I’m in the process of preparing for a writing symposium this week, where I will be speaking on panels, selling physical copies of my book in public, and participating in a mass signing on Friday night–all for the first time. I’ve shied away from writing thoughts the past many months because I feel like I say weird things sometimes. Or I get intimidated because I think I have to write something long and deep and awesome to make up for all the time where I haven’t blogged. I’m pretty self-conscious about putting my half-baked/constantly-shifting thoughts and opinions out in public, I guess. But every once in a while those discussions on random things turns into something cool. So, in anticipation of all the cool people I’m hoping to meet and reconnect with at LTUE, I’m making a goal of blogging one small, random thought a day for the entire week…so all you fantastical people who decide to check out my blog have something to read.
Today I’m simply going to talk about how I feel about being a writer and what being a writer means to me. (This actually turned out to be way longer than I thought it would be…enjoy!)
One thing that is truly amazing about living in the twenty-first century is the fact that most of the people you’ll meet around the world are literate. They can read. They can write. They can even use social media to connect without ever having met you in person. This means that just about anyone can write a story, and just about anyone can read it as long as the text is available in a language they understand.
Being a writer is hard work. Like anything, writing well in any particular format (be it fiction or a research report) takes practice. And there are many elements involved that need to work well to create a satisfying story, all of which require a lot of practice.
Writing is about discovery. I learn a lot of interesting things about myself and the way I think real life works (as well as how other people might think real life works) as I’m striving to find a meaningful and coherent way to express thoughts and feelings, or to invent strange worlds/situations that no one has encountered before. Stories are puzzles that we as writers have to not only evolve but solve to some satisfying degree in order to take readers on a novel journey they will enjoy.
Writing is lonely. I can’t tell you how many times my own family members have said discouraging things to me about my writing, or my ambitions to publish and find some sort of professional success in this area. Determination is an evenly matched emotion in my mindset with my sense of “nobody cares about this but me, so why am I doing this if no one is going to read it?” It’s a real wrestle for me to eek out words some days. There’s certainly a mix of emotions I have to deal with every time I sit down to write that have nothing to do with my skills or how much I’ve practiced, and there are days where I stare at the blank page for a really long time, wondering if I’ll ever produce anything “good enough” for other people to enjoy without soliciting their approval. I’ve also had to learn a lot of things about fiction writing by myself through trial and error. I’ve had to search for people who could give me the useful feedback I needed in exchange for the investment of time and help they needed. And it’s painfully, painfully lonely not to have a mentor or a good editor around to help whenever you need training, or even someone to just root for you to keep going because A, B, and C are looking so much better than they were in your writing up to this point. It’s a challenge to keep going sometimes, because it’s hard to see where you’ve improved and where/what you still lack without a second pair of trained eyes. Writing is also highly subjective, so when you do get feedback from others, be they writers, professional editors, or your best friend, their insight and impressions of your work may not always help your storytelling improve.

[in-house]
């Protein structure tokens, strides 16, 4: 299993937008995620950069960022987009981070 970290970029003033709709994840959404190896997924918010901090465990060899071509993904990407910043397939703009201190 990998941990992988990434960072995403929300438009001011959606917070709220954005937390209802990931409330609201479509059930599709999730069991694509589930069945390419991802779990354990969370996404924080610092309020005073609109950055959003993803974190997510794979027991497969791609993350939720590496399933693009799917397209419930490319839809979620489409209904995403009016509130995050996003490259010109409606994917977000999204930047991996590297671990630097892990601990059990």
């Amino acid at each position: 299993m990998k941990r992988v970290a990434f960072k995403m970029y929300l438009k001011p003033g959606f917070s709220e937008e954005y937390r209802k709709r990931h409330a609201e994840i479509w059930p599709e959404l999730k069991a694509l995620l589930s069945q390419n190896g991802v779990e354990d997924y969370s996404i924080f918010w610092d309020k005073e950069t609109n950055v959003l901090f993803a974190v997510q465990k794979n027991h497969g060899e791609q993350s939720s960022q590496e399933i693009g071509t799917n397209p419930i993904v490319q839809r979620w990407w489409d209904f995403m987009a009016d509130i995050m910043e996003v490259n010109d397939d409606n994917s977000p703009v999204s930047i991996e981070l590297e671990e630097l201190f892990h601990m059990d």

Writing makes you grow. Writing horror fiction has given me the courage to explore topics that normally frighten me or that I don’t like to deal with in real life conversations. In the process of creating characters who are a little more raw and have problems I don’t even like to think exist sometimes, I discover that I often have a healthier understanding of human nature than I thought I did. I’m not as easily offended by tasteless moments in movies or other media, and I don’t feel as helpless or psyched out emotionally when someone is thoughtless, shocking, inappropriate, or even intentionally hurtful. I’m not a doormat. I don’t take crap personally. I’m not as afraid of my own flaws. I know my core. I’m secure within myself, and I’m better equipped to see through the nonsense and listen to what people really mean when they say or do something. I also feel better equipped to be more respectful, thoughtful, and helpful to other people in more ordinary but still disconcerting struggles than I thought I could be.
To sum up how I see myself as a writer: I’m an explorer of the unknown, both in the world and within myself. I’m searching for what it means to be human by making connections between the pain of existence and the reparative, redemptive powers of love, regret, compassion, hope, and enlightenment/education–whether it’s romantic interest, God’s love, or any other relationship that makes right and wrong, good and evil, relevant. I function at once as a cathartist and a fulfiller of wishes. I’m a magician who has modern conveniences like an education, portable laptop, the internet, spell checkers, and a nearly infinite supply of pens and paper to make writing completely accessible if I’m willing to work at it. I’m a wordmister who struggles to balance description with meaningful action and likes run-on sentences. And ultimately, I’m just another human being with a few ideas to share and a few questions to ask.